The 2018 season was a very important season for Dellin Betances. Certainly the most important of his big league career and maybe the most important of his professional career. Betances collapsed down the stretch late in 2017 as his control deteriorated. More than a few fans wanted him traded in the offseason. Dellin had to right the ship last year to keep his spot in the organization.
Right the ship he did. Betances was one of the best relievers in baseball last year, throwing 66.2 innings with a 2.70 ERA (2.47 FIP) with an excellent strikeout rate (42.3%) and a walk rate (9.6%) below his career average (11.0%). He reclaimed the eighth inning setup role and, one year after being so far out of the picture that he didn’t even warm up in the 2017 Wild Card Game (despite the Yankees needing 8.2 innings from their bullpen), he was the first man out of the bullpen in 2018 Wild Card Game.
Even after the Yankees bolstered their bullpen with Zack Britton and Adam Ottavino, Betances is firmly entrenched in Aaron Boone’s Circle of Trust™, and he will again be counted on to get big outs this season. The Yankees have a different feel when Good Dellin lurks in the bullpen, ready to handle high-leverage situations. Let’s preview his upcoming 2019 season.
Year two with new mechanics
Although he turns 31 next month and has been in the big leagues five years now, it’s amazing how little has changed with Betances’ stuff. His fastball still hums in the upper-90s and touches triple digits, and his two breaking balls — yes, he throws two different breaking balls — still buckle knees. Stuff wise, the Betances we saw last year was very similar to the Betances we saw back in 2014, when he first broke onto the scene.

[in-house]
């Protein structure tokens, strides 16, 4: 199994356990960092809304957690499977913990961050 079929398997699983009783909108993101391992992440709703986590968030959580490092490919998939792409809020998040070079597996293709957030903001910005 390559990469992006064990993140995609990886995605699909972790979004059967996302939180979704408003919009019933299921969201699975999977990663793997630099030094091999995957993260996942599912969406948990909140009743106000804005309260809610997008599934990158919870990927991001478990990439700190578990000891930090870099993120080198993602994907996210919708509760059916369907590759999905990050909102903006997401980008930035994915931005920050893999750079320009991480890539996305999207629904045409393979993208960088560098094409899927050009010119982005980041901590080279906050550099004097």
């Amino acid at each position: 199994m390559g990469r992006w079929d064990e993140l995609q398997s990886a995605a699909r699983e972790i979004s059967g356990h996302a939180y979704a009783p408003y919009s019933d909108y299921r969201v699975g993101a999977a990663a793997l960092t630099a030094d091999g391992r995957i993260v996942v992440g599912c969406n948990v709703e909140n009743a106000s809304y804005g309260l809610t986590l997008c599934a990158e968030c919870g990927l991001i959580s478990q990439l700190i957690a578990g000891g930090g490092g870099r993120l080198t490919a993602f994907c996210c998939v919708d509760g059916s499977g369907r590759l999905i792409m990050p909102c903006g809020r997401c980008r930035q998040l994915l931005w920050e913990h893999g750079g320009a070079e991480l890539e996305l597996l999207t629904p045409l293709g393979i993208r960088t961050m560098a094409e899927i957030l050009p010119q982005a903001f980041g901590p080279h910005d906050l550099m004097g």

Dellin is not the same pitcher as he was back then, however. Following his extreme control issues in 2017 — those weren’t command issues, those were basic strike-throwing issues — pitching coach Larry Rothschild and bullpen coach Mike Harkey helped Betances get back on track by simplifying his mechanics. Specifically, they shortened his leg left. Here is 2017 Betances on the left and 2018 Betances on the right.
Betances is a big dude (6-foot-8 and 265 lbs.) and he’s not the greatest athlete. Reducing the moving parts in his delivery worked wonders last year. It helped him locate and got him back to being that overwhelmingly dominant late-inning reliever. This was not an adjustment to compensate for reduced stuff. This was about Betances being more direct and over the plate, and it worked. The shortened leg kick will remain this year.